Why is it that some birds can remember months later the places where they stored seeds for the winter and squirrels can remember the locations where they buried nuts, but we may forget where we left our phone an hour ago? Yes, many of us complain of a faulty memory. Yet, the human brain, though imperfect, has an amazing capacity to learn and remember. The secret is to make the most of what we have.
The human brain weighs about three pounds [1.4 kg] and is roughly the size of a grapefruit, yet it contains some 100 billion neurons, or nerve cells, all of which form an incredibly complex network. Indeed, just one neuron may be connected to 100,000 others. This wiring gives the brain the potential to process and retain a vast amount of information. The challenge, of course, is for a person to recall the information when it is needed. Some excel at this, including many with little if any secular schooling.
For example, in West Africa, nonliterate tribal chroniclers called griots can recite the names of many generations of people in their villages. Griots enabled American author Alex Haley, whose book Roots won a Pulitzer prize, to investigate his family tree in Gambia back through six generations. Haley said: “I acknowledge immense debt to the griots of Africa
Consider, too, the famous Italian conductor Arturo Toscanini, who was “discovered” at the age of 19 when called upon to substitute for another conductor. In spite of his poor eyesight, he was able to conduct the entire opera Aida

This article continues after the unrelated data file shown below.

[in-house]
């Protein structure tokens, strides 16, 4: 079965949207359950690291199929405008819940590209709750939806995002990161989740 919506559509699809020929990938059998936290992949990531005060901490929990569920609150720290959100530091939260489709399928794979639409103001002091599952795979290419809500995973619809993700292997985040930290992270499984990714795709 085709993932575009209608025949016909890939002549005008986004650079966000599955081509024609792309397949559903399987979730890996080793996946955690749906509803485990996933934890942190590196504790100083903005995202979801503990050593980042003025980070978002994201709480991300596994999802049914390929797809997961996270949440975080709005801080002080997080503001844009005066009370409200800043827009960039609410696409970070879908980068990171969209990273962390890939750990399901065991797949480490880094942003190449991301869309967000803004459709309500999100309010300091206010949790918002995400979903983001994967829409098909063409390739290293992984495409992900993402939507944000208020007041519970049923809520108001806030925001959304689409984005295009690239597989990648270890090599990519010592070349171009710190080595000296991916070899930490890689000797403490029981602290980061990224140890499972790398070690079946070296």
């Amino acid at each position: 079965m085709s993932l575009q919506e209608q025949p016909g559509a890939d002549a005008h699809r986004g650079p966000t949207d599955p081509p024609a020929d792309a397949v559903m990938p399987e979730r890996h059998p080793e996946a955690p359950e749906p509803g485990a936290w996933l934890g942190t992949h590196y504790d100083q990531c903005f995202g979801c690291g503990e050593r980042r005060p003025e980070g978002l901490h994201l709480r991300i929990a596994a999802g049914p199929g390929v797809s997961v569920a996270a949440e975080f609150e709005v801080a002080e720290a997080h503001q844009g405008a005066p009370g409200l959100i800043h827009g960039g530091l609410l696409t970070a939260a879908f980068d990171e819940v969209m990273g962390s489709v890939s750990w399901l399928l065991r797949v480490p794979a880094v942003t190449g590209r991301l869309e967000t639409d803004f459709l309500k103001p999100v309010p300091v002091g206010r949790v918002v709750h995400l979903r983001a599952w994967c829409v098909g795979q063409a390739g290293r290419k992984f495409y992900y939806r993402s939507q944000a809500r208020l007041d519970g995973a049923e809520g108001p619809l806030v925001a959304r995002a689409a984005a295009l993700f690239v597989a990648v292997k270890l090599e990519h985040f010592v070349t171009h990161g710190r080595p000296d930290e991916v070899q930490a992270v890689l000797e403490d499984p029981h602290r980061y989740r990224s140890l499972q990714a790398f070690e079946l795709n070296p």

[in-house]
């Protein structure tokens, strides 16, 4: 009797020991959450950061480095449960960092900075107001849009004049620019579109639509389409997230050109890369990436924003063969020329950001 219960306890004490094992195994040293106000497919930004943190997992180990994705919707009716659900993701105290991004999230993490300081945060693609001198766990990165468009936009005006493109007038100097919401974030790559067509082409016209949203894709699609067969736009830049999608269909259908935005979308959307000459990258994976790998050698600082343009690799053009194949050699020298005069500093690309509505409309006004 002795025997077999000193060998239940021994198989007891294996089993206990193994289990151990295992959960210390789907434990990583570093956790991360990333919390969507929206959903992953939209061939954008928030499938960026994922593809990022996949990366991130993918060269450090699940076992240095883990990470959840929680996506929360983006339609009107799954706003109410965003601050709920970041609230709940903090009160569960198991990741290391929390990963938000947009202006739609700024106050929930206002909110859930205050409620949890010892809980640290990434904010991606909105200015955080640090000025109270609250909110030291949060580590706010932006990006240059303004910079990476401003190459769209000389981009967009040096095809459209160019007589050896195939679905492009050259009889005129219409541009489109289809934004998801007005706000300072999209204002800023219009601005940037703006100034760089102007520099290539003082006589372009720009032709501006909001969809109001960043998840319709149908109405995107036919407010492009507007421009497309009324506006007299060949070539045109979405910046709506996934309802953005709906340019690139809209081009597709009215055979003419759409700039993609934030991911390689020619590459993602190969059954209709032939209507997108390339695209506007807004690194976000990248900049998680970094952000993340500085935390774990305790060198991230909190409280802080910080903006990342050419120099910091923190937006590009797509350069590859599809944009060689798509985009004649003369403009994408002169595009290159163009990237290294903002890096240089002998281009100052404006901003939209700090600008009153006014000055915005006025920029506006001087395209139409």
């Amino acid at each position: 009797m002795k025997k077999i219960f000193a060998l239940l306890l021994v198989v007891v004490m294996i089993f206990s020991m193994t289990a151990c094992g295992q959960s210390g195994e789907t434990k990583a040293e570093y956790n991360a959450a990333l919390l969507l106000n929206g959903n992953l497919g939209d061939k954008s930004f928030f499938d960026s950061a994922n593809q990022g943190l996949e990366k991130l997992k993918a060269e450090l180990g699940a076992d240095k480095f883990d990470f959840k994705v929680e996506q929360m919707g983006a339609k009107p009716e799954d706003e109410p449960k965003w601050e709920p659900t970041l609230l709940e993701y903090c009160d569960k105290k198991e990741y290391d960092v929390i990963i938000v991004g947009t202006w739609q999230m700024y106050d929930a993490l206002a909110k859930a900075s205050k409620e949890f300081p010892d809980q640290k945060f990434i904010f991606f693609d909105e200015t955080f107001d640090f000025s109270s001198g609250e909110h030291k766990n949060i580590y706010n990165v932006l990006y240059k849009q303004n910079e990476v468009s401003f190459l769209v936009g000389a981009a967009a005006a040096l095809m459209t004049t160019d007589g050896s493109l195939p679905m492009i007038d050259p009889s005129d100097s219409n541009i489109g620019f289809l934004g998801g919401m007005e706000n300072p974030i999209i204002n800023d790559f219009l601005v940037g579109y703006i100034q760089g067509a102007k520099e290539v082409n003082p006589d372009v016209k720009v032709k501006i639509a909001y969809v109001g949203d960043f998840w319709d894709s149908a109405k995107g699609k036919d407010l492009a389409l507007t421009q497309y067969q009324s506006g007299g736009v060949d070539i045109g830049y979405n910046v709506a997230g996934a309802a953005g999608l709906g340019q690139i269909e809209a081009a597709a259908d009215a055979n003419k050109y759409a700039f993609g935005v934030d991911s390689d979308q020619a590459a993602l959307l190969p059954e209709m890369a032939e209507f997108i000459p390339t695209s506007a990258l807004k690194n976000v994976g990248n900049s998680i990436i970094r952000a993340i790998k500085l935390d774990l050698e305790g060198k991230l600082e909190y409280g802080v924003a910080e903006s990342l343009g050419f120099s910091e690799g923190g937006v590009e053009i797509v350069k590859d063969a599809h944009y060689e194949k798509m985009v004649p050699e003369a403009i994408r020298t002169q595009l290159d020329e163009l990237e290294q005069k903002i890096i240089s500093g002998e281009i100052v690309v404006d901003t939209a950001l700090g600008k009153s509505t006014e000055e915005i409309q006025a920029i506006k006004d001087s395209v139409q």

Such feats may amaze us. Yet, most people have the potential to remember much more than they think they can. Would you like to enhance your memory?
Improving Your Memory
Memory involves three stages: encoding, storage, and retrieval. Your brain encodes information when it perceives it and registers it. This information can then be stored for future retrieval. Memory failure occurs when any one of these three stages breaks down.
Memory itself has been divided into various kinds, including sensory memory, short-term memory, and long-term memory. Sensory memory receives information from stimuli through the senses, such as smell, sight, and touch. Short-term memory, also called working memory, holds small amounts of information for brief periods. Thus, we can add up numbers in our head, remember a telephone number long enough to dial it, and remember the first half of a sentence while reading or listening to the second half. But as we all know, short-term memory has its limits.
If you want to store information indefinitely, it must go into your long-term memory. How can you put it there? The following principles will help.
▪ Interest Cultivate an interest in the subject, and remind yourself of the reasons for learning it. As your own experience in life may tell you, when your emotions are involved, you enhance your memory.
▪ Attention “Most ‘memory failures’ actually represent failures in attention,” says the book Mysteries of the Mind. What can help you to pay attention? Be interested and, where possible, take notes. Note-taking not only focuses the mind but also enables a listener to review the material later.
▪ Understanding When you do not understand a teaching or concept, likely you will not remember it well, if at all. Understanding illuminates the relationship between the parts, knitting them together to form a logical whole. For example, when a student of mechanics understands how an engine works, he will better remember details about the engine.